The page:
Almost every woman will experience at least some weight gain during menopause because of hormonal changes. And that will be on top of the weight gain due to aging. It’s important to address gaining weight, beginning with those pesky hormonal changes. This is because excess weight increases the risk of heart disease, type 2 diabetes, high blood pressure and osteoarthritis. Also, it raises the risk of some types of cancer, including breast and colon.
Why Changes in Your Hormone Levels Can Cause Weight Gain
The perimenopause stage is the months or years leading up to menopause. And it is during this transition to menopause that the production of the hormones, estrogen and progesterone, by the ovaries declines over time. Progesterone is the first of these two hormones to decline because sometimes women don’t ovulate during a menstrual cycle, and this is called an anovulatory cycle.
When there is no ovulation, the body doesn’t produce any progesterone. This results in the presence of estrogen that is unopposed by progesterone for an entire month, also known as estrogen dominance. And when women reach the age of menopause, the number of anovulatory cycles increase. In each of these months, a woman may experience the side effects of the resulting estrogen dominance.
And that includes the infamous water retention and mood swings that occur before menopause. Interestingly, these symptoms are due to having too much estrogen, rather than a lack of it. Before perimenopause, any negative effects of estrogen are held in check by the opposing effects of progesterone. But the most common time for the initial stages of breast and uterine cancers to begin is during perimenopause.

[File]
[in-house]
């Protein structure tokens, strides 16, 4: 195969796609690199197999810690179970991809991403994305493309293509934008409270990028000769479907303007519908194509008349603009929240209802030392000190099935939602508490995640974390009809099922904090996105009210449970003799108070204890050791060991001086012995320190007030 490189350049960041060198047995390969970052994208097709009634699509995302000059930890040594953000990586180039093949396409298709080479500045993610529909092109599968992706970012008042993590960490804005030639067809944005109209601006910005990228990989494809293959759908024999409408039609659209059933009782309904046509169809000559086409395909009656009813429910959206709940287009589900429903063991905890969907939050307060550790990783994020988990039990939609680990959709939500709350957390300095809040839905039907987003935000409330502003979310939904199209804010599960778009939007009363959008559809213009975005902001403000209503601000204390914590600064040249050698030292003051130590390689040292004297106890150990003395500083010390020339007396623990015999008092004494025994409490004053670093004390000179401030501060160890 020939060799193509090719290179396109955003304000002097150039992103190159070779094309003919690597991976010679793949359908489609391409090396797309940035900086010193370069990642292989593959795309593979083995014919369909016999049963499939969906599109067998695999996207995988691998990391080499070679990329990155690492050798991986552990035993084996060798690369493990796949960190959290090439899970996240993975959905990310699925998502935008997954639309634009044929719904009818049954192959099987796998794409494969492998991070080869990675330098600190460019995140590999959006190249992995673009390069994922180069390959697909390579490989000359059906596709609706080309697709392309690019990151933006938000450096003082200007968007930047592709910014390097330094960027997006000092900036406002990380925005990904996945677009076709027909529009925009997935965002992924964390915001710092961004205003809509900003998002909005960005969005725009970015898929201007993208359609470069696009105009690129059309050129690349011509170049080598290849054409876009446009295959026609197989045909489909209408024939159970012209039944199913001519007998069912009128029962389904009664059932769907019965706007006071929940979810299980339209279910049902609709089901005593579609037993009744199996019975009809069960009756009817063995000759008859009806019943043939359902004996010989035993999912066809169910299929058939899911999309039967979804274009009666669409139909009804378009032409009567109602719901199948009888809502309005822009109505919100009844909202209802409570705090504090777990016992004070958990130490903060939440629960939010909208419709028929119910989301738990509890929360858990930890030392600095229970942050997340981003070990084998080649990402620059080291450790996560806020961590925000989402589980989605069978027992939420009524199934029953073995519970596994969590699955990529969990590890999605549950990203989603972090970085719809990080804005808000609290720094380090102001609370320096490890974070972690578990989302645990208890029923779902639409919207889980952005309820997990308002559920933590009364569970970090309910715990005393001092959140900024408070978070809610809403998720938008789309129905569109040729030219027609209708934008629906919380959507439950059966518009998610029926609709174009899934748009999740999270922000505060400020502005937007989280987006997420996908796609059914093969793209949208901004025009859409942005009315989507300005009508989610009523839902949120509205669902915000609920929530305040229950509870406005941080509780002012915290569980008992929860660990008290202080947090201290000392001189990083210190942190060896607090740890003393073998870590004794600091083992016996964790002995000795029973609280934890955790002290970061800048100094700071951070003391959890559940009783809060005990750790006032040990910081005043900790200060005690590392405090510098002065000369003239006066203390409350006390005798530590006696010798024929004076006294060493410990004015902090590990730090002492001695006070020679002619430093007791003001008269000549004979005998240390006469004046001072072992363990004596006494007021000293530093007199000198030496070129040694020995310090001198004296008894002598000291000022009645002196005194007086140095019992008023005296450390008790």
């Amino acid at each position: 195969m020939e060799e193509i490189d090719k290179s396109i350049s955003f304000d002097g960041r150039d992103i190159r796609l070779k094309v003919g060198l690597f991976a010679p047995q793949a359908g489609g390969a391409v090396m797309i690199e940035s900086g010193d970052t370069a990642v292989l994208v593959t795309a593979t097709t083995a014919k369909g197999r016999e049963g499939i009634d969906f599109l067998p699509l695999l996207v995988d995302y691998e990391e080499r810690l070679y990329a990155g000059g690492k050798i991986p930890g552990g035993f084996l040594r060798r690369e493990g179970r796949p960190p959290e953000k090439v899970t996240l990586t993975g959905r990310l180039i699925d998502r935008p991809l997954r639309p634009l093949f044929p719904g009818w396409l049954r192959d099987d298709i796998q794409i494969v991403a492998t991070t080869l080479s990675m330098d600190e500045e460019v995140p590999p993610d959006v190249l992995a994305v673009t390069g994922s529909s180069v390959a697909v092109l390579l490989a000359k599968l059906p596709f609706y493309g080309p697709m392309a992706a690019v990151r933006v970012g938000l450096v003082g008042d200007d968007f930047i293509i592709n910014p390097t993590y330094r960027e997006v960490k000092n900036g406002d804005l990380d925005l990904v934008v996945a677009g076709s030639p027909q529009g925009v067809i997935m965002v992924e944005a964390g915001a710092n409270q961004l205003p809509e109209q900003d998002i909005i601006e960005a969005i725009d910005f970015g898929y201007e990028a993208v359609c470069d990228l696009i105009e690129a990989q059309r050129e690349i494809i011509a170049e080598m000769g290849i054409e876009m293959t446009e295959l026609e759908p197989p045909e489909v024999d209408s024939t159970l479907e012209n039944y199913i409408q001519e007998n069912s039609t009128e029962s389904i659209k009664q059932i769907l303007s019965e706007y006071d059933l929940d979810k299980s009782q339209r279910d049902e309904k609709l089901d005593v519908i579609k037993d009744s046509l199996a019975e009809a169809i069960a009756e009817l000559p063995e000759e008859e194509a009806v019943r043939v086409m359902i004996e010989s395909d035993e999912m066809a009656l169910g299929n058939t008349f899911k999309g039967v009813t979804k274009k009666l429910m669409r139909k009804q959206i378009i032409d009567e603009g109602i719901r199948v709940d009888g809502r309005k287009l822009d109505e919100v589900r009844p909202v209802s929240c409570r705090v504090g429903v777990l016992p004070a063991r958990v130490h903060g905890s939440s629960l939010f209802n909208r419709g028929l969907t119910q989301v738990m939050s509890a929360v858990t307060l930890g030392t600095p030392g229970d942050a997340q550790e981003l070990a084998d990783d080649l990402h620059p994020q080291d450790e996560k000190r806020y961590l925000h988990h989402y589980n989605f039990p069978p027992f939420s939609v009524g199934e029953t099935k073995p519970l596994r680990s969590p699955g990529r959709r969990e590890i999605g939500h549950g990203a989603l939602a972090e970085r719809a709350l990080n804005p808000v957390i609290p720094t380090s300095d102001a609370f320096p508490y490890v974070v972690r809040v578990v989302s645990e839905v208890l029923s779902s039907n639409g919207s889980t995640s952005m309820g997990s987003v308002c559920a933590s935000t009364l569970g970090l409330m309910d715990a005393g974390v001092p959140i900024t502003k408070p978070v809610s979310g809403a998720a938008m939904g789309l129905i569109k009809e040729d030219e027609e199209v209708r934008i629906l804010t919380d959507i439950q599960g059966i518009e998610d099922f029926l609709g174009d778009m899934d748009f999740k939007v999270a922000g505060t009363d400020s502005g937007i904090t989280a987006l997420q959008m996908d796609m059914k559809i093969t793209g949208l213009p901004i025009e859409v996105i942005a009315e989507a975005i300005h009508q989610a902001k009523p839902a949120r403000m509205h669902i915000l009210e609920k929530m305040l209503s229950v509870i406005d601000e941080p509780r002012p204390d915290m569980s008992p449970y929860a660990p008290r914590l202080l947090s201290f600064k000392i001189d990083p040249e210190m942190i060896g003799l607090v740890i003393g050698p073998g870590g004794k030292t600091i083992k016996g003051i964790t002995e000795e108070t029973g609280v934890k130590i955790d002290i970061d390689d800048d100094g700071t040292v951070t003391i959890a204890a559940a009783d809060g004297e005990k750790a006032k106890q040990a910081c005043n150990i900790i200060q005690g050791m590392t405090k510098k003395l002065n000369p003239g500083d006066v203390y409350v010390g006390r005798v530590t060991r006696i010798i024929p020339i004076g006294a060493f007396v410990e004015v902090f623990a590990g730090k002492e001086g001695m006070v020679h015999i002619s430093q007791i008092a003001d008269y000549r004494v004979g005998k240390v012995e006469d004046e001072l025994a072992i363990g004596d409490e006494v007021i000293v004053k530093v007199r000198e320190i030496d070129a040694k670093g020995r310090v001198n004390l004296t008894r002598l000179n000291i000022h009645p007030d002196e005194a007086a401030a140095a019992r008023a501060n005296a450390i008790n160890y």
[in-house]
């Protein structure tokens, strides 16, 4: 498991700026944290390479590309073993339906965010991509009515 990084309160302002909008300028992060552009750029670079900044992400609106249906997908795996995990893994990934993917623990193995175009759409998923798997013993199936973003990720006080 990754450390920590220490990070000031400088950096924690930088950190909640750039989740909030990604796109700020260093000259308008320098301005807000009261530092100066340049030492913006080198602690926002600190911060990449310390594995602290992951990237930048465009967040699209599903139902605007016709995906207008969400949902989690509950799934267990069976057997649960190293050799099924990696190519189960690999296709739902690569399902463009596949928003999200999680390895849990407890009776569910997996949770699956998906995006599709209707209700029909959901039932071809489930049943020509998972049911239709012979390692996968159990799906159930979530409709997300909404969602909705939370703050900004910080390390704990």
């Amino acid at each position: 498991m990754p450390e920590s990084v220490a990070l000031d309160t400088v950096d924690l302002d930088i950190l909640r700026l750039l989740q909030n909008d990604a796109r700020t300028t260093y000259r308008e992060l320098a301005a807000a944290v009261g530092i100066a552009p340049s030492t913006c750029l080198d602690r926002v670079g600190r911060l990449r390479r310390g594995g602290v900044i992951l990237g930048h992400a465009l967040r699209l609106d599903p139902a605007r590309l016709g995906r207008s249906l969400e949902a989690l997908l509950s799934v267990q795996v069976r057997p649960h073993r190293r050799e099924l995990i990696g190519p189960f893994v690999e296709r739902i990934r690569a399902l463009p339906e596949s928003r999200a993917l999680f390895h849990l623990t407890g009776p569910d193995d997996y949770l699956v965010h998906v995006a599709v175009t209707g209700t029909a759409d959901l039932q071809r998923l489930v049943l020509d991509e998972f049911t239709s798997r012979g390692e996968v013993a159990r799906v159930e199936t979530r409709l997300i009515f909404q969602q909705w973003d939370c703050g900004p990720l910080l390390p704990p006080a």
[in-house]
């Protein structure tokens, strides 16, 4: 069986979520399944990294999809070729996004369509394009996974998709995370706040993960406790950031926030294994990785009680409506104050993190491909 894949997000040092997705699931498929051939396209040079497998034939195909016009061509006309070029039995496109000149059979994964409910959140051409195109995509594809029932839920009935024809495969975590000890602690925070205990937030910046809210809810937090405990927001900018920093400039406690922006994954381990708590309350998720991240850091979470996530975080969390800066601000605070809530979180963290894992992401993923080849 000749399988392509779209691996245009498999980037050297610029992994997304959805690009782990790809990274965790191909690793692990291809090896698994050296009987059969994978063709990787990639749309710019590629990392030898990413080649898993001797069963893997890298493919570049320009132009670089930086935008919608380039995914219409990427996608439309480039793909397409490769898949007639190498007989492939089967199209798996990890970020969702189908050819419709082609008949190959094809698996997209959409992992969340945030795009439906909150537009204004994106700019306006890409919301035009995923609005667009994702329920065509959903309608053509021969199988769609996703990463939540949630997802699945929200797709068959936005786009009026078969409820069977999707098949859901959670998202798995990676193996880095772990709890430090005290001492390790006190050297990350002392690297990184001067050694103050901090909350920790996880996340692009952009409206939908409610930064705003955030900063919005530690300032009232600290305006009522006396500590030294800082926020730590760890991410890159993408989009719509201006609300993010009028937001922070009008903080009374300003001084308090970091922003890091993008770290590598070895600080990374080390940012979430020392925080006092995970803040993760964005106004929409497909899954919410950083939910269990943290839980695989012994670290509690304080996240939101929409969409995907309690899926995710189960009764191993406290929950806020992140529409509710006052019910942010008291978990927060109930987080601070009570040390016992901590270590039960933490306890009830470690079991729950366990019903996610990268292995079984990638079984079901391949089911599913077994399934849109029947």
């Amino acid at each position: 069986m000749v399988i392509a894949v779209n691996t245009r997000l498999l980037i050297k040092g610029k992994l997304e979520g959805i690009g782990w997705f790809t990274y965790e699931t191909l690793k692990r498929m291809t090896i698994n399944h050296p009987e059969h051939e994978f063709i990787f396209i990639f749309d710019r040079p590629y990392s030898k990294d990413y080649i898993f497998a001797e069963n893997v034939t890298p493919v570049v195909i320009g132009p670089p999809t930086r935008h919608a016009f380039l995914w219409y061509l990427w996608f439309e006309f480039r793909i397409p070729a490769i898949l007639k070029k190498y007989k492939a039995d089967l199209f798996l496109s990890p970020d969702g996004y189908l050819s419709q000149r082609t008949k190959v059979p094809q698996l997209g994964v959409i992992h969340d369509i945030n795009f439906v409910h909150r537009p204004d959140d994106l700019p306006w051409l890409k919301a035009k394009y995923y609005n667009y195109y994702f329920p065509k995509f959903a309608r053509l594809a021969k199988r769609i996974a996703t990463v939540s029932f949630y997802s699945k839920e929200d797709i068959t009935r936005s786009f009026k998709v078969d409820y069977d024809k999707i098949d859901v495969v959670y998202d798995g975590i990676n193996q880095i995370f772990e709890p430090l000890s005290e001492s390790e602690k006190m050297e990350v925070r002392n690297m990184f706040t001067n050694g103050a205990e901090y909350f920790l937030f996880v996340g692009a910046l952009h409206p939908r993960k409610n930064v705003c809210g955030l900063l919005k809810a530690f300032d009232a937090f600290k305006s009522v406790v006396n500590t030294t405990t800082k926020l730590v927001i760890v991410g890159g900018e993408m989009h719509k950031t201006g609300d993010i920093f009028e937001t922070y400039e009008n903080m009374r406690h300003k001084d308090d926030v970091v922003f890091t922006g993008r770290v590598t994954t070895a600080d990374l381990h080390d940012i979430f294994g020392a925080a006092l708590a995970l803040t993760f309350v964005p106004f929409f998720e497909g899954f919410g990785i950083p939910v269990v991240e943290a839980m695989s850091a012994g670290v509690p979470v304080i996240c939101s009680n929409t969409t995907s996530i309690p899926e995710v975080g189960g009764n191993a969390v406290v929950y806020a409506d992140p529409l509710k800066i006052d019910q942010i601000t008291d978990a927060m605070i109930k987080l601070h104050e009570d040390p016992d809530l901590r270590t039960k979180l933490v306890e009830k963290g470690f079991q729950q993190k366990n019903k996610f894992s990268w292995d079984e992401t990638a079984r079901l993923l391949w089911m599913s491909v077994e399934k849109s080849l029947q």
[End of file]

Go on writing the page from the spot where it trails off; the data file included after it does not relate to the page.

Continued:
However, perimenopause happens well before your estrogen levels fall, but it coincides with a drop in progesterone. At menopause, your body reduces its production of estrogen while it completely stops the production of progesterone. But, the adrenal glands and fat tissue continue to produce estrogen. And one of the functions of estrogen is to store energy from food as fat.
If you are experiencing weight gain or other uncomfortable symptoms of menopause, ask your doctor if you are a candidate for bioidentical hormones to replace your declining estrogen and progesterone levels. Bioidentical hormones come from plant sources and are chemically identical to those your body produces.
They mix these hormones in a compounding pharmacy. But the U. S. Food and Drug Administration (FDA) doesn’t regulate these preparations, so the quality and risks may vary. But, Estradiol, one of about 20 different forms of estrogen, and micronized progesterone, where the particles are tiny, are bioidentical hormones the FDA has approved. So, you can find them in a regular pharmacy. However, Estriol, the form of estrogen some women may prefer, is available only in compounding pharmacies.
As you age, it is more important than ever to consume healthy fats, fruits and vegetables. Also, cut down on sugar and simple carbohydrates, add fiber to your diet and get plenty of sleep. You might want to think of menopause as your motivation for making these positive changes in your life. As you go through one “change,” use that as a positive motivator to make some other “changes.”